After witnessing the Partition of India in 1947, he decided to acquire the citizenship of Pakistan and permanently settled in his native city, Lahore, on 14 August 1947.[15] He was brought up in the Liaquat administration when Prime Minister Liaquat Ali Khan appointed him as country's first Finance Minister.[15] He presented the first budget and submitted the draft of the First Five-Year Plans in 1948.[15]

In 1949, Muhammad invited leaders of the Muslim world to the International Islamic Economics Organization in Pakistan, where he emphasised the idea of a Muslim economic bloc.[15] During this time, he survived the fatal attack of paralysis that made him unable to talk or move effectively and began experiencing with poor health conditions.[17][15]


As early as 1951, Prime Minister Liaquat Ali Khan had made a decision of removing Finance Minister Ghulam Muhammad due to his continuing worsening health conditions.[15] However, the decision was not taken due to the assassination of Prime Minister Liaquat Ali Khan in October 1951.[15] On 17 October 1951, Sir Khawaja Nazimuddin nominated himself to succeed as Prime Minister, appointing his own cabinet, and consequently resigned his position as Governor-General of Pakistan and recommended King George VI to appoint Muhammad to succeed him as Governor-General.[15]

In 1953, Muhammad represented Pakistan at the Coronation of Elizabeth II in Westminster Abbey alongside the Governors-General from Canada, Australia, New Zealand, Union of South Africa and Dominion of Ceylon.[18] Upon returning to Pakistan, he witnessed the agitation caused by the language movement in Dacca in East Pakistan, and the series of anti-Qadiyani protests in Lahore, Punjab in Pakistan. Both events led him to use the reserve powers awarded by the Government of India Act 1935 against Prime Minister Nazimuddin, effectively dismissing his administration only to be replaced with diplomat M. A. Bogra.[19]: 118–119 

In 1954, the Constituent Assembly made legislative attempts to try changing the 1935 act to establish checks and balances on the Governor-General's powers.[20]: 236  In response, Muhammad dismissed the Constituent Assembly, an action that was challenged in the Sindh High Court by Maulvi Tamizuddin, the Speaker of the Assembly.[19]: 118–119  The Sindh High Court's Chief Justice Sir George Constantine ruled the Governor-General's decision unlawful, but the ruling was overturned by the Federal Court of Pakistan, led by Chief Justice Muhammad Munir, in a split decision.[19]: 119–121 

Historians consider this action the beginning of viceregal politics in Pakistan, in which the military and civil bureaucracy, not elected officials, would gain increasing influence over the country's policymaking.[21]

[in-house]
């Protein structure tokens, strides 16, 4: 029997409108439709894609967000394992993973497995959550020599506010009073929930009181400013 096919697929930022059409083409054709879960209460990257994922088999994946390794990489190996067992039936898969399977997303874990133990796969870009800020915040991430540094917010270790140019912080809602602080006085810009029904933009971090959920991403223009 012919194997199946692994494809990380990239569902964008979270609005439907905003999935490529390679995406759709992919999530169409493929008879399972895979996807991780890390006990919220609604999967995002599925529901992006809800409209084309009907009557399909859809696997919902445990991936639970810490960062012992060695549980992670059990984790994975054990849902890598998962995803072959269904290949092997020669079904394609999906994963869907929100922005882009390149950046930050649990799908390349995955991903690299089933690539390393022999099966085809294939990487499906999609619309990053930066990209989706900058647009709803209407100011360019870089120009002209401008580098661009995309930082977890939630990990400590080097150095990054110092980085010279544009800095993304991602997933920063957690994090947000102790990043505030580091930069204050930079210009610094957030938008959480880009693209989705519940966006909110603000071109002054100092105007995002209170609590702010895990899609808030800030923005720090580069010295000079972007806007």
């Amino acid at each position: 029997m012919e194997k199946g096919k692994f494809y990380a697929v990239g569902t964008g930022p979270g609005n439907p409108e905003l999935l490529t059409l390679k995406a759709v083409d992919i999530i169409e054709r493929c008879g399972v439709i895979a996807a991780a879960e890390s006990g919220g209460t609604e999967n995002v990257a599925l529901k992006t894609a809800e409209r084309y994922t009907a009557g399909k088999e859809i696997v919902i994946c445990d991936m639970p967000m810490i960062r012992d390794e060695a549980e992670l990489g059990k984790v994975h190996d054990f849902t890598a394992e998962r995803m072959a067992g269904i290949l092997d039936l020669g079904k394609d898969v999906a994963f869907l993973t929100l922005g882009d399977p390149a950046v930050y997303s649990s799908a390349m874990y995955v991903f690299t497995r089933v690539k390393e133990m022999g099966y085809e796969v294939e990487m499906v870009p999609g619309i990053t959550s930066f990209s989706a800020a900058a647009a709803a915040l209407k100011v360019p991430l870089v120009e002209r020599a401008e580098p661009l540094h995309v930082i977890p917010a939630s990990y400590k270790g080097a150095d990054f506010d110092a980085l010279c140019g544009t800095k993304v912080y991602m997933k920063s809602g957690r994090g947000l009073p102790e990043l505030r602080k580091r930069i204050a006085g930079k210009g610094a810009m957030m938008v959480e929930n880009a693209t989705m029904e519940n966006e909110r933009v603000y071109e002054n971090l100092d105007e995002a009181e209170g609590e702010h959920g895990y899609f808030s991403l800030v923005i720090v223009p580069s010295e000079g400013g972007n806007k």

During this time, Muhammad's health began to deteriorate, and paralysis spread through his whole body, forcing him to take a leave of absence in 1955 to seek treatment in the United Kingdom.[15] In his capacity, he appointed Interior Minister Iskandar Ali Mirza as acting Governor-General, but Mirza dismissed him from his post in order to take his place, supported by the Constituent Assembly's legislators.[15]


Malik's grave at Fauji Qabrastan, next to Gora Qabrastan (Christians) near CSD off Shahra-e-Faisal Karachi

On 29 August 1956, Malik Ghulam Muhammad died and was buried in Karachi in Foji Qabristan, next to Christian's Graveyard, Gora Qabristan in Karachi.


  1. ^ Urdu: ملک غلام محمد


  1. ^ a b Ghulam Muhammad - Story of Pakistan, Retrieved 8 June 2017
  2. ^ Rahi, Arwin (25 February 2020). "Why Afghanistan should leave Pakistani Pashtuns alone". The Express Tribune (Opinion). Archived from the original on 3 May 2020. Retrieved 26 June 2020.
  3. ^ "Malik Ghulam Muhammad - Governor-General of Pakistan". Pakistan Herald. 23 July 2017. Archived from the original on 23 July 2017. Retrieved 9 August 2020.
  4. ^ "Ex Gov.Gen. Ghulam Muhammad's 54th death anniversary today". Samaa TV. Retrieved 9 August 2020.
  5. ^ Sheikh, Majid (22 October 2017). "The history of Lahore's Kakayzais". DAWN.COM. Retrieved 28 February 2018.
  6. ^ Kumarasingham, H. (2016). "Bureaucratic Statism". Constitution-making in Asia: Decolonisation and State-Building in the Aftermath of the British Empire (1 ed.). U.S: Routledge. ISBN 978-1-317-24509-4.
  7. ^ Rizvi, H. (15 May 2000). Military, State and Society in Pakistan. Springer. p. 259. ISBN 978-0-230-59904-8.
  8. ^ "Ex-Governor General Ghulam Mohammad's anniversary today". Samaa TV. 29 August 2012. Retrieved 24 March 2017.
  9. ^ a b c d e f g The India Office and Burma Office List: 1945. Harrison & Sons, Ltd. 1945. p. 199.
  10. ^ Malik, I. (13 November 1996). State and Civil Society in Pakistan: Politics of Authority, Ideology and Ethnicity. Springer. p. 26. ISBN 978-0-230-37629-8.
  11. ^ a b Raza, Syed Hashim (1991). Hamari Manzil. Karachi, Pakistan: Mustafain & Murtazain. ISBN 978-969-460-002-4.
  12. ^ "No. 35184". The London Gazette (Supplement). 6 June 1941. p. 3285.
  13. ^ Jacobs, A. J. (2016). "Mahindra&Mahindra in North America". The New Domestic Automakers in the United States and Canada: History, Impacts, and Prospects. New York: Lexington Books. p. 334. ISBN 978-0-7391-8826-2.
  14. ^ Mahindra, Mahindra. "Mahindra's history - Mahindra Rise". Mahindra. Retrieved 24 March 2017.
  15. ^ a b c d e f g h i j k l m "Ghulam Muhammad--Former Governor General of Pakistan". Story Of Pakistan. Lahore, Pakistan: Nazaria-e-Pakistan Trust. 21 October 2013. Retrieved 24 March 2017.
  16. ^ "No. 37598". The London Gazette (Supplement). 4 June 1946. p. 2757.
  17. ^ Balouch, Akhtar (3 October 2014). "Graves laden with sweets". Dawn. Retrieved 24 March 2017.
  18. ^ "Malik Ghulam Muhammad". Retrieved 25 March 2017.
  19. ^ a b c Chak, Farhan Mujahid (2015). "The Constitutional cases". Islam and Pakistan's Political Culture (1 ed.). New York: Routledge. p. 180. ISBN 978-1-317-65794-1.
  20. ^ Siddique, Osama (2001). "Approaches to legal and judicial reforms in Pakistan". Pakistan's Experience with Formal Law: An Alien Justice. Cambridge University Press. p. 451. ISBN 978-1-107-03815-8.
  21. ^ "The New Dictatorship". Time. 8 November 1954. Archived from the original on 17 July 2010. Retrieved 8 June 2017.

External links[edit]

Political offices
New office Minister of Finance
Succeeded by
Preceded by Governor-General of Pakistan
Succeeded by